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What is Green / Sustainable Architecture?

Green or Sustainable Architecture may mean different things to different people. To many, Green Architecture is a term that describes economical, energy-saving, environmentally friendly, sustainable development. Some define sustainability as "meeting the needs of the present generation without compromising the ability of future generations to meet their own needs".

The word sustainable refers to efficiency, alternate energy, minimizing the use of nonrenewable resources and toxic, out-gassing materials. It emphasizes materials that are responsibly constructed, made of recycled content, are reclaimed or can themselves be recycled at the end of their lifetime. It strives for construction without excessive destruction.

Sustainability also refers to practicality. Many architects have lost touch with the basic tenants of design- the path of the sun and its ability to warm, the ability of the wind to cool, the ability of landscape elements to block wind, the ability of trees to provide shade in summer and sun in winter. If you ignore all these good things that nature provides, then you have to overcome them. The green approach integrates environmental awareness into the basic design.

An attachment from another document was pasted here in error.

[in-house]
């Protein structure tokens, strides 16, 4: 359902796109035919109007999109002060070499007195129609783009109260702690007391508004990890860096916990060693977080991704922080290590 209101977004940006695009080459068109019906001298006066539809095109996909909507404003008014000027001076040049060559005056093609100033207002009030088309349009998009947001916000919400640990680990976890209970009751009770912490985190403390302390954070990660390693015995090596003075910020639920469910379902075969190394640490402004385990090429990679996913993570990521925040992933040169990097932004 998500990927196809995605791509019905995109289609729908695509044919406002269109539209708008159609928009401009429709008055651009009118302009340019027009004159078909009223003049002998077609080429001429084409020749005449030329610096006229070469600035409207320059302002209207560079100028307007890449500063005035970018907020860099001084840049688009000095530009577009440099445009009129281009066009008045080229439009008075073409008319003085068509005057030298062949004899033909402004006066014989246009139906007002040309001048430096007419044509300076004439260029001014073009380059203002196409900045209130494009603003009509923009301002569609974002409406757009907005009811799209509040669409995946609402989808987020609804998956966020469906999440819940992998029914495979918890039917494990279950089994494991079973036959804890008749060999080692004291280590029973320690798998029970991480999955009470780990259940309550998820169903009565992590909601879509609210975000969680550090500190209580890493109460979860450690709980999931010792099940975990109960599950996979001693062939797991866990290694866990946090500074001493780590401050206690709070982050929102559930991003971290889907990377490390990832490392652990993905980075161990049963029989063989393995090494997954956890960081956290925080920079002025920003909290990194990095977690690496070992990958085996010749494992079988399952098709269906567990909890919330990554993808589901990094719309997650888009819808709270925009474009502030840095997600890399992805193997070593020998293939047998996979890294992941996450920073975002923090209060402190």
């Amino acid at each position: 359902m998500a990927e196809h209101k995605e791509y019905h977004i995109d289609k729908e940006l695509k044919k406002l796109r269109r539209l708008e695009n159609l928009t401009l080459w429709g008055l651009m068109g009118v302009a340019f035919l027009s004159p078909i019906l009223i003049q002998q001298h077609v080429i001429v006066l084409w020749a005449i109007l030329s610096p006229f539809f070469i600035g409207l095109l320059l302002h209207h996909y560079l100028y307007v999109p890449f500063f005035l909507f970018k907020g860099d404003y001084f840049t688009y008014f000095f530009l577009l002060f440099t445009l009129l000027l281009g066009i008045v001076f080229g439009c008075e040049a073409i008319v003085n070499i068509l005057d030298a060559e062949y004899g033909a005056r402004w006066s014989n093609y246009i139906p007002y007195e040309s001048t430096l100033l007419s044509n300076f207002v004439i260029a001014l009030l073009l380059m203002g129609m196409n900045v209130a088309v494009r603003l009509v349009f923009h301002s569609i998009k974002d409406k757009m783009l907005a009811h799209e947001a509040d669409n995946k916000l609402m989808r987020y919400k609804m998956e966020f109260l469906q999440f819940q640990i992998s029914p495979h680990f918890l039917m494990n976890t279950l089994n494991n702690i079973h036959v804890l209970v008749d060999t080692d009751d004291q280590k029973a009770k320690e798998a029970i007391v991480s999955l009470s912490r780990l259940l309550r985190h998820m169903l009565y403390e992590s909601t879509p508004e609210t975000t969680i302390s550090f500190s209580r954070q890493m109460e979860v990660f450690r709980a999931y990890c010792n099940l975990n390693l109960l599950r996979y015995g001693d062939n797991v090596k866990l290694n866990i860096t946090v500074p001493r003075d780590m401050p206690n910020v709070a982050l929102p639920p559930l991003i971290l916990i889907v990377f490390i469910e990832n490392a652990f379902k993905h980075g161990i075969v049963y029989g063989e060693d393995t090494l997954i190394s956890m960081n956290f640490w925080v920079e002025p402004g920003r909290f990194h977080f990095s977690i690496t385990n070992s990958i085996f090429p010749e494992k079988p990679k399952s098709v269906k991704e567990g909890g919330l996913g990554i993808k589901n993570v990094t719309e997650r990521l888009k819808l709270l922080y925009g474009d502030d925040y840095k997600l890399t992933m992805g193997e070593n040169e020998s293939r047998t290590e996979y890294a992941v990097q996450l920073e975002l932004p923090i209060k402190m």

Sustainability can also refer to durability, flexibility and ingenuity. It may mean using long-lasting materials. Or it may mean designing a floor plan to accommodate future occupants or easily accepting an addition. Over time, a structure that is attractive, efficient and timeless is more likely to be cherished and respected rather than demolished.

Sustainability becomes a way of thinking. It's not just about using green products but about viewing the design and the construction process in a different light. It's about solving problems in different ways, which encourages one to step outside the box.

Building green doesn't have to cost any extra. It's all in how you approach the design and work together as a team to integrate sustainable measures from the beginning rather than as an afterthought. And if you look at the entire life cycle of the building, it will end up costing less to build sustainably.

Architects have a responsibility to leave their mark on the world while respecting both nature's ecological systems, and human health and well-being. Happily, such a sustainable approach is no longer a niche phenomenon, but is swiftly becoming mainstream.

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